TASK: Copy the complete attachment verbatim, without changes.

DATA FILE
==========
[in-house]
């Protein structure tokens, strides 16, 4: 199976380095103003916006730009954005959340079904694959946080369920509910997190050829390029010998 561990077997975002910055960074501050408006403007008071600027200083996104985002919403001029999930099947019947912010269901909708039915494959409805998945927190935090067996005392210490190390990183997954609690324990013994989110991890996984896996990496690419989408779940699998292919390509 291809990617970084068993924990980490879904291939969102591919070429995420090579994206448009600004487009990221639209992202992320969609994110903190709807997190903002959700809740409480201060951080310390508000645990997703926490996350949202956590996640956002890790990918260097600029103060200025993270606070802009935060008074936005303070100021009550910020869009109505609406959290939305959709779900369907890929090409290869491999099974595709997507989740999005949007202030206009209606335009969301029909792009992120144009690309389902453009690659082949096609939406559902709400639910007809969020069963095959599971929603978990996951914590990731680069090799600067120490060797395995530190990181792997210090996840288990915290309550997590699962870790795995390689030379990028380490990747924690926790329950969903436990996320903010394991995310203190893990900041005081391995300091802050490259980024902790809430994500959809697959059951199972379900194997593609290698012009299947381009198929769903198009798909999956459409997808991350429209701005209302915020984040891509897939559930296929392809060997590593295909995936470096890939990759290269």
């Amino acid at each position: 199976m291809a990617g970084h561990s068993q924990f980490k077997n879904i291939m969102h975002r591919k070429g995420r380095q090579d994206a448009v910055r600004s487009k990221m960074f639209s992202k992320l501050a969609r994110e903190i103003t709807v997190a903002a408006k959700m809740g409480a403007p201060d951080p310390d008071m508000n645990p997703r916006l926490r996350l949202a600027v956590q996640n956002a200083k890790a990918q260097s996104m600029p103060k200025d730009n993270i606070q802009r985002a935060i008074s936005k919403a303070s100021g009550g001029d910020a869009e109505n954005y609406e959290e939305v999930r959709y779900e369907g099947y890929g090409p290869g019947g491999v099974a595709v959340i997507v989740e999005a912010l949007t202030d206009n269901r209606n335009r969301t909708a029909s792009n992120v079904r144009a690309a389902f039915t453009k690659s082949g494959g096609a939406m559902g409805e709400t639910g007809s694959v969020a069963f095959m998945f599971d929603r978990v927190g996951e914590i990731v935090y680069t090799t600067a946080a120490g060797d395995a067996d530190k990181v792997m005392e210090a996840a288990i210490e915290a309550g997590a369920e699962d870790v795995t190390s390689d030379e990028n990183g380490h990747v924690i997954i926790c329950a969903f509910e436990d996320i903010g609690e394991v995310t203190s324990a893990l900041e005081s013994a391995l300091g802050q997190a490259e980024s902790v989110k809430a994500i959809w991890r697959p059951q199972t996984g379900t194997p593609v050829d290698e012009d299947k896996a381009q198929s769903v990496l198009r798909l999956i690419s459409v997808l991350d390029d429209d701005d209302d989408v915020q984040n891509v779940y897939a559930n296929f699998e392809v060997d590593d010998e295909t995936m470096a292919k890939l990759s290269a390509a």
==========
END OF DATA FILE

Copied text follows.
[in-house]
């Protein structure tokens, strides 16, 4: 199976380095103003916006730009954005959340079904694959946080369920509910997190050829390029010998 561990077997975002910055960074501050408006403007008071600027200083996104985002919403001029999930099947019947912010269901909708039915494959409805998945927190935090067996005392210490190390990183997954609690324990013994989110991890996984896996990496690419989408779940699998292919390509 291809990617970084068993924990980490879904291939969102591919070429995420090579994206448009600004487009990221639209992202992320969609994110903190709807997190903002959700809740409480201060951080310390508000645990997703926490996350949202956590996640956002890790990918260097600029103060200025993270606070802009935060008074936005303070100021009550910020869009109505609406959290939305959709779900369907890929090409290869491999099974595709997507989740999005949007202030206009209606335009969301029909792009992120144009690309389902453009690659082949096609939406559902709400639910007809969020069963095959599971929603978990996951914590990731680069090799600067120490060797395995530190990181792997210090996840288990915290309550997590699962870790795995390689030379990028380490990747924690926790329950969903436990996320903010394991995310203190893990900041005081391995300091802050490259980024902790809430994500959809697959059951199972379900194997593609290698012009299947381009198929769903198009798909999956459409997808991350429209701005209302915020984040891509897939559930296929392809060997590593295909995936470096890939990759290269």
């Amino acid at each position: 199976m291809a990617g970084h561990s068993q924990f980490k077997n879904i291939m969102h975002r591919k070429g995420r380095q090579d994206a448009v910055r600004s487009k990221m960074f639209s992202k992320l501050a969609r994110e903190i103003t709807v997190a903002a408006k959700m809740g409480a403007p201060d951080p310390d008071m508000n645990p997703r916006l926490r996350l949202a600027v956590q996640n956002a200083k890790a990918q260097s996104m600029p103060k200025d730009n993270i606070q802009r985002a935060i008074s936005k919403a303070s100021g009550g001029d910020a869009e109505n954005y609406e959290e939305v999930r959709y779900e369907g099947y890929g090409p290869g019947g491999v099974a595709v959340i997507v989740e999005a912010l949007t202030d206009n269901r209606n335009r969301t909708a029909s792009n992120v079904r144009a690309a389902f039915t453009k690659s082949g494959g096609a939406m559902g409805e709400t639910g007809s694959v969020a069963f095959m998945f599971d929603r978990v927190g996951e914590i990731v935090y680069t090799t600067a946080a120490g060797d395995a067996d530190k990181v792997m005392e210090a996840a288990i210490e915290a309550g997590a369920e699962d870790v795995t190390s390689d030379e990028n990183g380490h990747v924690i997954i926790c329950a969903f509910e436990d996320i903010g609690e394991v995310t203190s324990a893990l900041e005081s013994a391995l300091g802050q997190a490259e980024s902790v989110k809430a994500i959809w991890r697959p059951q199972t996984g379900t194997p593609v050829d290698e012009d299947k896996a381009q198929s769903v990496l198009r798909l999956i690419s459409v997808l991350d390029d429209d701005d209302d989408v915020q984040n891509v779940y897939a559930n296929f699998e392809v060997d590593d010998e295909t995936m470096a292919k890939l990759s290269a390509a």